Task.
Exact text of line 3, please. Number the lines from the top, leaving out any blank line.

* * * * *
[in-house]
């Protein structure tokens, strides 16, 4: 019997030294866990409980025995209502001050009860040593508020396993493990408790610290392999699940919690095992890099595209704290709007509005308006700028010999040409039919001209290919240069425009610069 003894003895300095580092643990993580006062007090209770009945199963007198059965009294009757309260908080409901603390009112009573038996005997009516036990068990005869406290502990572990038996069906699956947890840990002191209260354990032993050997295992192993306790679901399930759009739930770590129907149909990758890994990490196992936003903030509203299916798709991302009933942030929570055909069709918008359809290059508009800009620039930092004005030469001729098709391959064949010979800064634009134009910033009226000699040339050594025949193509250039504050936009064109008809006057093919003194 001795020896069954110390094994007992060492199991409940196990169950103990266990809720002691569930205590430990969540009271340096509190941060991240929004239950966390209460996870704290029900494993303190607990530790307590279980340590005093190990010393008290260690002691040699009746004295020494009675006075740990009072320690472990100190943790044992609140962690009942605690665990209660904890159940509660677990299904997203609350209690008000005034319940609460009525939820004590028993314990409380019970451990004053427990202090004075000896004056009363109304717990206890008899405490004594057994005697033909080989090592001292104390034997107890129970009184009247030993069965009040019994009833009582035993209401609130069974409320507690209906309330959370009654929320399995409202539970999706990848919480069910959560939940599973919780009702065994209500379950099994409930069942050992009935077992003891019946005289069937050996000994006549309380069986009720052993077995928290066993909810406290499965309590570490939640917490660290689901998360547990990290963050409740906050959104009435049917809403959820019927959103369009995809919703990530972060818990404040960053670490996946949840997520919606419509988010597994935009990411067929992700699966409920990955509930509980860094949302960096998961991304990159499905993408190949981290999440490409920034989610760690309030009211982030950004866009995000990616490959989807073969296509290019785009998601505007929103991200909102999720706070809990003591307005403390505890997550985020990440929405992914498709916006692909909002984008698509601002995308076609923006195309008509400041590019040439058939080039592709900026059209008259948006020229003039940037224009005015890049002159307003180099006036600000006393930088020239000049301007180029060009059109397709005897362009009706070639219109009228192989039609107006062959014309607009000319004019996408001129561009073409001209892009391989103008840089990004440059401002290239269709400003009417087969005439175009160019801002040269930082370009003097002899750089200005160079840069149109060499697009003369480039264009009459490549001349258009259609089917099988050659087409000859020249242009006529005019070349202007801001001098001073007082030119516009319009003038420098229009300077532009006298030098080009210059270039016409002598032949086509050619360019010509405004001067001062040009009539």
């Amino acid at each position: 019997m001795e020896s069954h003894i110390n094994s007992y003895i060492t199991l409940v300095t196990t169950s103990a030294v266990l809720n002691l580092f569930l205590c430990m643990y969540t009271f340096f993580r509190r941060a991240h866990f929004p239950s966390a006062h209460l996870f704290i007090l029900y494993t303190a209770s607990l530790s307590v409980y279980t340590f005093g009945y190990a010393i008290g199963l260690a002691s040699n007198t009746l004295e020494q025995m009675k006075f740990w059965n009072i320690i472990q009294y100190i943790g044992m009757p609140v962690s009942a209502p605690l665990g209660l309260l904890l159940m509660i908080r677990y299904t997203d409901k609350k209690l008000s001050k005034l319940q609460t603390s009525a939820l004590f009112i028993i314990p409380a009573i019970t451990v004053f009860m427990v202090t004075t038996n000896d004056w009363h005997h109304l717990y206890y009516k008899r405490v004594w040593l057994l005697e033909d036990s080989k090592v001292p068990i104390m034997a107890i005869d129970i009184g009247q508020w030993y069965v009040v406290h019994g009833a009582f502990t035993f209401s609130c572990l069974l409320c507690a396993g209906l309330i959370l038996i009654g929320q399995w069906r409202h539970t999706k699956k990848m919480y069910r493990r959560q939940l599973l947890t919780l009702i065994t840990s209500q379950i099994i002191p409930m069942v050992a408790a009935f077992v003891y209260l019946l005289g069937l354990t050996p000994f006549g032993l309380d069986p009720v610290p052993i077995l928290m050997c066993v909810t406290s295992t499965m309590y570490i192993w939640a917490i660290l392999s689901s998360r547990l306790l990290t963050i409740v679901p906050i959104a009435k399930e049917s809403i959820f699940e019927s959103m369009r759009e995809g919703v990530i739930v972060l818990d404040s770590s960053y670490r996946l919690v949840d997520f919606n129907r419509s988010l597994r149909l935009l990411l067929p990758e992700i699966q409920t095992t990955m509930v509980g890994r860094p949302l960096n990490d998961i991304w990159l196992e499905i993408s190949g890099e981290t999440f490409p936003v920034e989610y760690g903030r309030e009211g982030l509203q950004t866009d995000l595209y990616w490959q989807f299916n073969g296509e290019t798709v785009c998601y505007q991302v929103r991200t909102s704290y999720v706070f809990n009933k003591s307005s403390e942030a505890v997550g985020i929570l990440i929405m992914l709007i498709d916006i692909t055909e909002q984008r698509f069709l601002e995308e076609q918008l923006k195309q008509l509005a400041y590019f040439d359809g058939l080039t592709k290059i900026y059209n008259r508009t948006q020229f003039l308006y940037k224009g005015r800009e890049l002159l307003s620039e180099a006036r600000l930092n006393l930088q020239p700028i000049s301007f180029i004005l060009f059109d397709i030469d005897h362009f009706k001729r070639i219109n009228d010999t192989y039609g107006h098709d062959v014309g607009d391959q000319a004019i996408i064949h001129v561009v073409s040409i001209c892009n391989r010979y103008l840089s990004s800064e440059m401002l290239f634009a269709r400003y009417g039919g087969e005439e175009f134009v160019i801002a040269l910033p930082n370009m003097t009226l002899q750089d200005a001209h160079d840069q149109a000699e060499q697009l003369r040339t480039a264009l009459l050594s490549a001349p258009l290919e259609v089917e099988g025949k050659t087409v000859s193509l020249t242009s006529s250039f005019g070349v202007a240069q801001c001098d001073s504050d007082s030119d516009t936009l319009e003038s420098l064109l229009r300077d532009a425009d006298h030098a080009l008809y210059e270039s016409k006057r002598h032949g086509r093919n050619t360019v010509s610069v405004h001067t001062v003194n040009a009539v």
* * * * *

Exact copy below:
């Amino acid at each position: 019997m001795e020896s069954h003894i110390n094994s007992y003895i060492t199991l409940v300095t196990t169950s103990a030294v266990l809720n002691l580092f569930l205590c430990m643990y969540t009271f340096f993580r509190r941060a991240h866990f929004p239950s966390a006062h209460l996870f704290i007090l029900y494993t303190a209770s607990l530790s307590v409980y279980t340590f005093g009945y190990a010393i008290g199963l260690a002691s040699n007198t009746l004295e020494q025995m009675k006075f740990w059965n009072i320690i472990q009294y100190i943790g044992m009757p609140v962690s009942a209502p605690l665990g209660l309260l904890l159940m509660i908080r677990y299904t997203d409901k609350k209690l008000s001050k005034l319940q609460t603390s009525a939820l004590f009112i028993i314990p409380a009573i019970t451990v004053f009860m427990v202090t004075t038996n000896d004056w009363h005997h109304l717990y206890y009516k008899r405490v004594w040593l057994l005697e033909d036990s080989k090592v001292p068990i104390m034997a107890i005869d129970i009184g009247q508020w030993y069965v009040v406290h019994g009833a009582f502990t035993f209401s609130c572990l069974l409320c507690a396993g209906l309330i959370l038996i009654g929320q399995w069906r409202h539970t999706k699956k990848m919480y069910r493990r959560q939940l599973l947890t919780l009702i065994t840990s209500q379950i099994i002191p409930m069942v050992a408790a009935f077992v003891y209260l019946l005289g069937l354990t050996p000994f006549g032993l309380d069986p009720v610290p052993i077995l928290m050997c066993v909810t406290s295992t499965m309590y570490i192993w939640a917490i660290l392999s689901s998360r547990l306790l990290t963050i409740v679901p906050i959104a009435k399930e049917s809403i959820f699940e019927s959103m369009r759009e995809g919703v990530i739930v972060l818990d404040s770590s960053y670490r996946l919690v949840d997520f919606n129907r419509s988010l597994r149909l935009l990411l067929p990758e992700i699966q409920t095992t990955m509930v509980g890994r860094p949302l960096n990490d998961i991304w990159l196992e499905i993408s190949g890099e981290t999440f490409p936003v920034e989610y760690g903030r309030e009211g982030l509203q950004t866009d995000l595209y990616w490959q989807f299916n073969g296509e290019t798709v785009c998601y505007q991302v929103r991200t909102s704290y999720v706070f809990n009933k003591s307005s403390e942030a505890v997550g985020i929570l990440i929405m992914l709007i498709d916006i692909t055909e909002q984008r698509f069709l601002e995308e076609q918008l923006k195309q008509l509005a400041y590019f040439d359809g058939l080039t592709k290059i900026y059209n008259r508009t948006q020229f003039l308006y940037k224009g005015r800009e890049l002159l307003s620039e180099a006036r600000l930092n006393l930088q020239p700028i000049s301007f180029i004005l060009f059109d397709i030469d005897h362009f009706k001729r070639i219109n009228d010999t192989y039609g107006h098709d062959v014309g607009d391959q000319a004019i996408i064949h001129v561009v073409s040409i001209c892009n391989r010979y103008l840089s990004s800064e440059m401002l290239f634009a269709r400003y009417g039919g087969e005439e175009f134009v160019i801002a040269l910033p930082n370009m003097t009226l002899q750089d200005a001209h160079d840069q149109a000699e060499q697009l003369r040339t480039a264009l009459l050594s490549a001349p258009l290919e259609v089917e099988g025949k050659t087409v000859s193509l020249t242009s006529s250039f005019g070349v202007a240069q801001c001098d001073s504050d007082s030119d516009t936009l319009e003038s420098l064109l229009r300077d532009a425009d006298h030098a080009l008809y210059e270039s016409k006057r002598h032949g086509r093919n050619t360019v010509s610069v405004h001067t001062v003194n040009a009539v």